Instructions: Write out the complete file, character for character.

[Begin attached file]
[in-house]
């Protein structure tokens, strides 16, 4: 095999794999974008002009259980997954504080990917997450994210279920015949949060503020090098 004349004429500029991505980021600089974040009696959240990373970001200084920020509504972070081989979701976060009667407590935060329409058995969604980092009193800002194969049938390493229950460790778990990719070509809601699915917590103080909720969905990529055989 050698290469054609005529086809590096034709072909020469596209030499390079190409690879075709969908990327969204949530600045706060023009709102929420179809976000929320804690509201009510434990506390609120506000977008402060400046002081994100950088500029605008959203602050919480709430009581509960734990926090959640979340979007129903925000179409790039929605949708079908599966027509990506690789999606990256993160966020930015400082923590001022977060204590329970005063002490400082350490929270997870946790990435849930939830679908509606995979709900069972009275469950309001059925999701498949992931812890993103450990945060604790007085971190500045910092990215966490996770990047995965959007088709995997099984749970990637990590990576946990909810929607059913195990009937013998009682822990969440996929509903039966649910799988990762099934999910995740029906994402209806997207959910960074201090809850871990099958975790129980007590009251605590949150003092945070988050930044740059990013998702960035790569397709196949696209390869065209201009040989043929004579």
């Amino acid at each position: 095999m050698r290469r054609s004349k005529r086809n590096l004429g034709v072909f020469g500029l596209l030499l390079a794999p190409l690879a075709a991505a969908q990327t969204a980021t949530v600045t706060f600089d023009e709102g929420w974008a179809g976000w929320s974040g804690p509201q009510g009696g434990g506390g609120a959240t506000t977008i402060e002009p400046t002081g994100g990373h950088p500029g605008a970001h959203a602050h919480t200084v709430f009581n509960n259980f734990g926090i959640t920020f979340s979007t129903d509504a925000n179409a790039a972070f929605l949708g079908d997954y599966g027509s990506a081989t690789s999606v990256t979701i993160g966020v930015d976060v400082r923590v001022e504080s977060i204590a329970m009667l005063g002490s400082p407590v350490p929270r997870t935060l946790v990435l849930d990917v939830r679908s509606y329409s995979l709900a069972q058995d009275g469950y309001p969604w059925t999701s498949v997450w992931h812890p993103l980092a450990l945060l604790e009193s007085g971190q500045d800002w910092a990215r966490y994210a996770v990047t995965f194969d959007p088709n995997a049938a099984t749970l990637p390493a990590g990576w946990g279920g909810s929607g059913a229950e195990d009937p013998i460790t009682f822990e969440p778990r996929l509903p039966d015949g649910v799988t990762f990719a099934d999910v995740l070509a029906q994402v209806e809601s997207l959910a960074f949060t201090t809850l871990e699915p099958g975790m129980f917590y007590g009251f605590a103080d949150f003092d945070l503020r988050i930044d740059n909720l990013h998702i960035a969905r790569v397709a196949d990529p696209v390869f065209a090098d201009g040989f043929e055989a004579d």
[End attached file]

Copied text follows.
[in-house]
């Protein structure tokens, strides 16, 4: 095999794999974008002009259980997954504080990917997450994210279920015949949060503020090098 004349004429500029991505980021600089974040009696959240990373970001200084920020509504972070081989979701976060009667407590935060329409058995969604980092009193800002194969049938390493229950460790778990990719070509809601699915917590103080909720969905990529055989 050698290469054609005529086809590096034709072909020469596209030499390079190409690879075709969908990327969204949530600045706060023009709102929420179809976000929320804690509201009510434990506390609120506000977008402060400046002081994100950088500029605008959203602050919480709430009581509960734990926090959640979340979007129903925000179409790039929605949708079908599966027509990506690789999606990256993160966020930015400082923590001022977060204590329970005063002490400082350490929270997870946790990435849930939830679908509606995979709900069972009275469950309001059925999701498949992931812890993103450990945060604790007085971190500045910092990215966490996770990047995965959007088709995997099984749970990637990590990576946990909810929607059913195990009937013998009682822990969440996929509903039966649910799988990762099934999910995740029906994402209806997207959910960074201090809850871990099958975790129980007590009251605590949150003092945070988050930044740059990013998702960035790569397709196949696209390869065209201009040989043929004579």
């Amino acid at each position: 095999m050698r290469r054609s004349k005529r086809n590096l004429g034709v072909f020469g500029l596209l030499l390079a794999p190409l690879a075709a991505a969908q990327t969204a980021t949530v600045t706060f600089d023009e709102g929420w974008a179809g976000w929320s974040g804690p509201q009510g009696g434990g506390g609120a959240t506000t977008i402060e002009p400046t002081g994100g990373h950088p500029g605008a970001h959203a602050h919480t200084v709430f009581n509960n259980f734990g926090i959640t920020f979340s979007t129903d509504a925000n179409a790039a972070f929605l949708g079908d997954y599966g027509s990506a081989t690789s999606v990256t979701i993160g966020v930015d976060v400082r923590v001022e504080s977060i204590a329970m009667l005063g002490s400082p407590v350490p929270r997870t935060l946790v990435l849930d990917v939830r679908s509606y329409s995979l709900a069972q058995d009275g469950y309001p969604w059925t999701s498949v997450w992931h812890p993103l980092a450990l945060l604790e009193s007085g971190q500045d800002w910092a990215r966490y994210a996770v990047t995965f194969d959007p088709n995997a049938a099984t749970l990637p390493a990590g990576w946990g279920g909810s929607g059913a229950e195990d009937p013998i460790t009682f822990e969440p778990r996929l509903p039966d015949g649910v799988t990762f990719a099934d999910v995740l070509a029906q994402v209806e809601s997207l959910a960074f949060t201090t809850l871990e699915p099958g975790m129980f917590y007590g009251f605590a103080d949150f003092d945070l503020r988050i930044d740059n909720l990013h998702i960035a969905r790569v397709a196949d990529p696209v390869f065209a090098d201009g040989f043929e055989a004579d």